Being a university student during a pandemic

By Bruno G. Santos, in News, COVID-19 · 27-02-2021 01:00:00 · 0 Comments

The Covid-19 pandemic has changed the lives of almost everyone, with people having to adapt to the lockdown restrictions and here we see the pandemic through the eyes of students in Portugal.

The pandemic has affected all economic and social sectors, including higher education in Portugal. Students have been forced to change their lives through a regime never used before in Portugal. If students used to go to university, sometimes even moving to another city to undertake their studies, they now instead are locked down in their homes, in front of a computer watching online classes while trying to achieve academic success.

The start of the second semester in 2021, for university students, was marked by another lockdown that forced national universities to change their teaching regime once again. If some universities have previously adopted the mixed regime of remote and in person classes or just the face-to-face teaching, in the second semester all students will have, until otherwise decided by the government, online classes.

Universities have ended up having some independence concerning the functioning of their institution leading to different teaching occurring in various higher education institutions.

Online learning
Catarina Saraiva studies Management at the University of the Algarve. In the first semester the student had only in-person classes, however, the new state of emergency forced the second semester to start following online classes. The same happened in Coimbra, however, the decision process brought with it some controversies. Diana Fulgêncio, a student of Journalism and Communication in Coimbra, says that “the measures should have already been thought out. We were all waiting for the cases to peak and we knew that changes in education would be unavoidable". The University of Coimbra (UC) considered the exams season as the main problem, which at first was postponed to the beginning of the second semester, instead of taking place between January and February, as usual. Pressure from students led UC to keep exams at the same time, but instead to be taken online.

Face-to-face learning has previously been an integral part of many courses, especially those involving practical elements. João Neves, a biochemistry student at the University of Aveiro, admits during this semester the online programme will not affect the practical aspect of his major. On the other hand, Diana Fulgêncio points out that “course units with practical content, such as radio journalism, will lack much of its usual quality.” The student feels that while learning online she will never be able to learn how to handle a sound mixer, for example. Furthermore, certain exercises cannot be done, resulting in divergences in the acquired skills, when compared to students from previous years.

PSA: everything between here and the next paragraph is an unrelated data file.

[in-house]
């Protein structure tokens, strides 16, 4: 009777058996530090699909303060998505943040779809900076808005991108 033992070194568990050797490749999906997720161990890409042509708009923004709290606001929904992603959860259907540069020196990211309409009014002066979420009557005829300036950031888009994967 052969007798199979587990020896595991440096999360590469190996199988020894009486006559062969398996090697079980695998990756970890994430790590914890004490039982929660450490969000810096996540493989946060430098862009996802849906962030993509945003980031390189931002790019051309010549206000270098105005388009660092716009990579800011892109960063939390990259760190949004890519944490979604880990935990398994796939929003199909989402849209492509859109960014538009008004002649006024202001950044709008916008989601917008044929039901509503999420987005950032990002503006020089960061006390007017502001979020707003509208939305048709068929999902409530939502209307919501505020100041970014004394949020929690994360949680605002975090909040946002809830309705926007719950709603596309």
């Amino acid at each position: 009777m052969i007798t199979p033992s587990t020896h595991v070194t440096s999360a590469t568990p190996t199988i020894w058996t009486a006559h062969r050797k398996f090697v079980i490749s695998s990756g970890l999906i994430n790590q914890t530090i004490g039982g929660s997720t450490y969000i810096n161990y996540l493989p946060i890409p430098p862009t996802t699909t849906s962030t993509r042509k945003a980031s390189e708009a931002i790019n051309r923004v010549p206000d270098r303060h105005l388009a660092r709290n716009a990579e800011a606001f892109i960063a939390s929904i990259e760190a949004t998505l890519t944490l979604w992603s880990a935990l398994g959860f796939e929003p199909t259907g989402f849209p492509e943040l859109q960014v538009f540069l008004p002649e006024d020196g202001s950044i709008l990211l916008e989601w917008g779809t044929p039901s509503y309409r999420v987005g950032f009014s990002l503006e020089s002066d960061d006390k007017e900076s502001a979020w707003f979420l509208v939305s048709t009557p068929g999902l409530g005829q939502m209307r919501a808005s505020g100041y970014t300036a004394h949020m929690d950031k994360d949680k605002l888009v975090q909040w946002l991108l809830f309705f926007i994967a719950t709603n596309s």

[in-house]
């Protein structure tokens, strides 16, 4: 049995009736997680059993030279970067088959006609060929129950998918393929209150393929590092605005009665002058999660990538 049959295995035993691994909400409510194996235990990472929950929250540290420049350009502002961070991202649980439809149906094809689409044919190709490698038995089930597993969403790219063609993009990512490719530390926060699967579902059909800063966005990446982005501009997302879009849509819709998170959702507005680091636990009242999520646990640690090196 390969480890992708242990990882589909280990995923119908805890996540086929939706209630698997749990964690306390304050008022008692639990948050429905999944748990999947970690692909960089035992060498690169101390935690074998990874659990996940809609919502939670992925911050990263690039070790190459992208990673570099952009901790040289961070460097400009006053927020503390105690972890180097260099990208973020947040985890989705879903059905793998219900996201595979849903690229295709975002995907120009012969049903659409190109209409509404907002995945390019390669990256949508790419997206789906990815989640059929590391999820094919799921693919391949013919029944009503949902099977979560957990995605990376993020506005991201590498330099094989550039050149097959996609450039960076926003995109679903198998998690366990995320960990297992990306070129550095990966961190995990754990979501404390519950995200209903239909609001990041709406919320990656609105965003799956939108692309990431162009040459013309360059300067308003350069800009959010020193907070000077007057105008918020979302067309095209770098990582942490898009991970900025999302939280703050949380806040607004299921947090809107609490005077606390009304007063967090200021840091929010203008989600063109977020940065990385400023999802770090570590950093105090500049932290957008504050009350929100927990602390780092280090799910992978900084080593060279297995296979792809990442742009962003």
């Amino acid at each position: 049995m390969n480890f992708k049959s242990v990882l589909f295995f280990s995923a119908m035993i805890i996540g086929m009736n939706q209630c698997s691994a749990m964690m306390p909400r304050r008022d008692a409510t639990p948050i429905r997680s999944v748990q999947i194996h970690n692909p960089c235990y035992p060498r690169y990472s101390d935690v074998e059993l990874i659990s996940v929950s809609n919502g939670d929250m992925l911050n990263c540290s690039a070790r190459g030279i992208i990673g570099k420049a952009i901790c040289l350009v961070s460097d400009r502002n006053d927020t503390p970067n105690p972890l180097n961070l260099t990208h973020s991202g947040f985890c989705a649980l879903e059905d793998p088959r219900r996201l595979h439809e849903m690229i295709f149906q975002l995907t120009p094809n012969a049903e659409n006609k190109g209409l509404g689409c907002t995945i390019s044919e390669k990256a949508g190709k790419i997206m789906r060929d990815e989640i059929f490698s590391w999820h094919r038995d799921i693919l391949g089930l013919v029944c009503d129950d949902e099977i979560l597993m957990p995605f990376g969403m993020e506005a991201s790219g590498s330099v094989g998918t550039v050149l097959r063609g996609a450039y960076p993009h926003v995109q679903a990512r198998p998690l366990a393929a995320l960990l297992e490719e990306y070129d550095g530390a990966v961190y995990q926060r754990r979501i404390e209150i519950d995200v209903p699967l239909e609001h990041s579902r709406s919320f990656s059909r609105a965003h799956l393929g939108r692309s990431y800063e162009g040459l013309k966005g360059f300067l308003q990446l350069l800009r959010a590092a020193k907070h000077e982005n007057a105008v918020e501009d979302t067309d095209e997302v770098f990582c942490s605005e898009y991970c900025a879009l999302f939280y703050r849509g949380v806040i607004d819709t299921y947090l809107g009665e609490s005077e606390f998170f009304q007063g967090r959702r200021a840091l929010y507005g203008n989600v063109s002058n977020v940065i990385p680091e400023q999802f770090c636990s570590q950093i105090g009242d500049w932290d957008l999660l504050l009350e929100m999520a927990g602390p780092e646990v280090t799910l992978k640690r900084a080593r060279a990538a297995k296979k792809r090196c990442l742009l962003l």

Although Diana points out that sometimes it becomes more complicated to pay attention to online classes, due to the number of distractions existing at home, Jéssica Brissos, a law student at the Instituto Superior Manuel Teixeira Gomes (ISMAT), admits that the online teaching makes “debates more organised ”, however, the amount of work increases and sometimes becomes exhausting. João Neves also points out some advantages, because online “time is not wasted with travel”, however, the physical distance from the teacher or the academic space can greatly support the pedagogy “required in higher education.”

Academic life is not just about classes and study. Like any young person, moments with friends are also important, if only to relieve the stress of tests and exams. João Neves is in the last year of his degree and since the first lockdown feels that he has been losing various social experiences. Despite trying to restrict his “social life to a group of close friends”, the student admits that a “lack of physical proximity” is something that bothers him, as the experiences do not have the same intensity.

Study abroad
Joana Carvalho decided, even before the pandemic, to participate in the Erasmus programme and spend a season studying abroad. She ended up arriving in Spain and it was at the Faculty of Communication of the Pontifical University of Salamanca that the student from Coimbra was attending. The Erasmus' experience is known for being associated with socialisation and cultural enrichment, experiences that Joana saw restricted. Despite "visits to museums and green areas" and "having made some friends", Joana felt her experience was incomplete due to the restrictions that the pandemic brought. Being in a smaller university, students could choose between attending classes online or in person. The Coimbra student was the only Erasmus student at her college, making possible socialisation difficult. Despite "many people going to parties in apartments", Joana did not feel comfortable attending, not only because of the fear of the virus but also due to the high fines that could be imposed on anyone who broke the rules imposed by the Spanish Government.

The Covid-19 pandemic has changed the lives of thousands of students across the country, increasing cases of mental illness, leading to some students dropping out. However, students like Catarina are feeling “positive” for what the next semester will bring, while hoping to have “face-to-face classes again in April.”



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